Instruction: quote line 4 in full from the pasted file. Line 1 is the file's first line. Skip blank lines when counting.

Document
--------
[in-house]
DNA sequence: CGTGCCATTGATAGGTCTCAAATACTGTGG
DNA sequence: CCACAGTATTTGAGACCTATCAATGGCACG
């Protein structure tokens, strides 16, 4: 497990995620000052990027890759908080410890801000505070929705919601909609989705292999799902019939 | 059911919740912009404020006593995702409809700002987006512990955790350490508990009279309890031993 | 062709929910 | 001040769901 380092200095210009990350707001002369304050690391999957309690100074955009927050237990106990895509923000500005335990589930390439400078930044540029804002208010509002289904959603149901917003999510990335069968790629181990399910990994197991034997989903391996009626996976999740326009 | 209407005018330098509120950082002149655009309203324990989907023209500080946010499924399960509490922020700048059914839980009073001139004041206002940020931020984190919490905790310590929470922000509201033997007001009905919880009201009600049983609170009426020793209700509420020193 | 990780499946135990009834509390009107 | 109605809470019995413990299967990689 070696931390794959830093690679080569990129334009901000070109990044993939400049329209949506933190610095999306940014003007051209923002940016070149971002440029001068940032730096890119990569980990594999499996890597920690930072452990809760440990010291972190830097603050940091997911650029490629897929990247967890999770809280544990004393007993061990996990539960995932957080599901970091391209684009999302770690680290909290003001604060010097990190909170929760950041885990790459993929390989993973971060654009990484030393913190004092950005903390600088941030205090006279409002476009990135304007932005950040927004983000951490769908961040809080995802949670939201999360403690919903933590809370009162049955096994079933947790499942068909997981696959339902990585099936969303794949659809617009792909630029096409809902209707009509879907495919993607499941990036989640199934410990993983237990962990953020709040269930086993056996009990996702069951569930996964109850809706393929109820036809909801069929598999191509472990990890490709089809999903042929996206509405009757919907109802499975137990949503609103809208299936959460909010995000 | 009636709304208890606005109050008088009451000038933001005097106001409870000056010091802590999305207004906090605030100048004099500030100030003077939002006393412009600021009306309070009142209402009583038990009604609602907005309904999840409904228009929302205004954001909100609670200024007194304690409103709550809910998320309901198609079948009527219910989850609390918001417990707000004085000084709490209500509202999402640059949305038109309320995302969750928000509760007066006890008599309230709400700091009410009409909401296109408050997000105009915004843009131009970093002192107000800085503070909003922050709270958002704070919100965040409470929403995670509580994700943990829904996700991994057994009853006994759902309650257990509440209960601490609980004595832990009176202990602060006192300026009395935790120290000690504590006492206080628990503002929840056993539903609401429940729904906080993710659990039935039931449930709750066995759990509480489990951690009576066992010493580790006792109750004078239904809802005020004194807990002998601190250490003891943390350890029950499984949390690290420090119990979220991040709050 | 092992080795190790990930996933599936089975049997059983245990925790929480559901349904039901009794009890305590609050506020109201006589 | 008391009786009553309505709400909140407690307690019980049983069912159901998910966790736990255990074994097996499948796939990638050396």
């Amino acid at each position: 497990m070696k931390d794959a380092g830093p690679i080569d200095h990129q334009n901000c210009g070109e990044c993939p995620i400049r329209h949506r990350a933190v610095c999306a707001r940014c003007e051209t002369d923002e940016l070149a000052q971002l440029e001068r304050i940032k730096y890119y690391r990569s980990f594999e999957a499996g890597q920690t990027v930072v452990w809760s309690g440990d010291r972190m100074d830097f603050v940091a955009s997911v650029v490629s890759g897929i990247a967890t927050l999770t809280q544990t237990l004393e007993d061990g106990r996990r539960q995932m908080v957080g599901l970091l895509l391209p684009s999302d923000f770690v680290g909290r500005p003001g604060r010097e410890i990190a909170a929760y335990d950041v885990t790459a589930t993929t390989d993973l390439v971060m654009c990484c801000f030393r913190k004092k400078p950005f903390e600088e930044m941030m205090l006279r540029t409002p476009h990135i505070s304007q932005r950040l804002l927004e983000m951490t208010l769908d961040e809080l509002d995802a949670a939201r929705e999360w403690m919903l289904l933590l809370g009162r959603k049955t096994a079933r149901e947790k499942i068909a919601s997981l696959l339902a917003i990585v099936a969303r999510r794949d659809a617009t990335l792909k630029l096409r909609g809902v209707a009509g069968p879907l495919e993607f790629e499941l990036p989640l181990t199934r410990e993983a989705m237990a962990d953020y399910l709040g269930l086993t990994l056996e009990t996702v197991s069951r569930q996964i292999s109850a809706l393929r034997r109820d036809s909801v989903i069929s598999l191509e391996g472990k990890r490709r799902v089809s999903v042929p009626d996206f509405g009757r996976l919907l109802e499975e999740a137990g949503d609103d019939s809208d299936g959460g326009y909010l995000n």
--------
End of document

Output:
């Protein structure tokens, strides 16, 4: 497990995620000052990027890759908080410890801000505070929705919601909609989705292999799902019939 | 059911919740912009404020006593995702409809700002987006512990955790350490508990009279309890031993 | 062709929910 | 001040769901 380092200095210009990350707001002369304050690391999957309690100074955009927050237990106990895509923000500005335990589930390439400078930044540029804002208010509002289904959603149901917003999510990335069968790629181990399910990994197991034997989903391996009626996976999740326009 | 209407005018330098509120950082002149655009309203324990989907023209500080946010499924399960509490922020700048059914839980009073001139004041206002940020931020984190919490905790310590929470922000509201033997007001009905919880009201009600049983609170009426020793209700509420020193 | 990780499946135990009834509390009107 | 109605809470019995413990299967990689 070696931390794959830093690679080569990129334009901000070109990044993939400049329209949506933190610095999306940014003007051209923002940016070149971002440029001068940032730096890119990569980990594999499996890597920690930072452990809760440990010291972190830097603050940091997911650029490629897929990247967890999770809280544990004393007993061990996990539960995932957080599901970091391209684009999302770690680290909290003001604060010097990190909170929760950041885990790459993929390989993973971060654009990484030393913190004092950005903390600088941030205090006279409002476009990135304007932005950040927004983000951490769908961040809080995802949670939201999360403690919903933590809370009162049955096994079933947790499942068909997981696959339902990585099936969303794949659809617009792909630029096409809902209707009509879907495919993607499941990036989640199934410990993983237990962990953020709040269930086993056996009990996702069951569930996964109850809706393929109820036809909801069929598999191509472990990890490709089809999903042929996206509405009757919907109802499975137990949503609103809208299936959460909010995000 | 009636709304208890606005109050008088009451000038933001005097106001409870000056010091802590999305207004906090605030100048004099500030100030003077939002006393412009600021009306309070009142209402009583038990009604609602907005309904999840409904228009929302205004954001909100609670200024007194304690409103709550809910998320309901198609079948009527219910989850609390918001417990707000004085000084709490209500509202999402640059949305038109309320995302969750928000509760007066006890008599309230709400700091009410009409909401296109408050997000105009915004843009131009970093002192107000800085503070909003922050709270958002704070919100965040409470929403995670509580994700943990829904996700991994057994009853006994759902309650257990509440209960601490609980004595832990009176202990602060006192300026009395935790120290000690504590006492206080628990503002929840056993539903609401429940729904906080993710659990039935039931449930709750066995759990509480489990951690009576066992010493580790006792109750004078239904809802005020004194807990002998601190250490003891943390350890029950499984949390690290420090119990979220991040709050 | 092992080795190790990930996933599936089975049997059983245990925790929480559901349904039901009794009890305590609050506020109201006589 | 008391009786009553309505709400909140407690307690019980049983069912159901998910966790736990255990074994097996499948796939990638050396």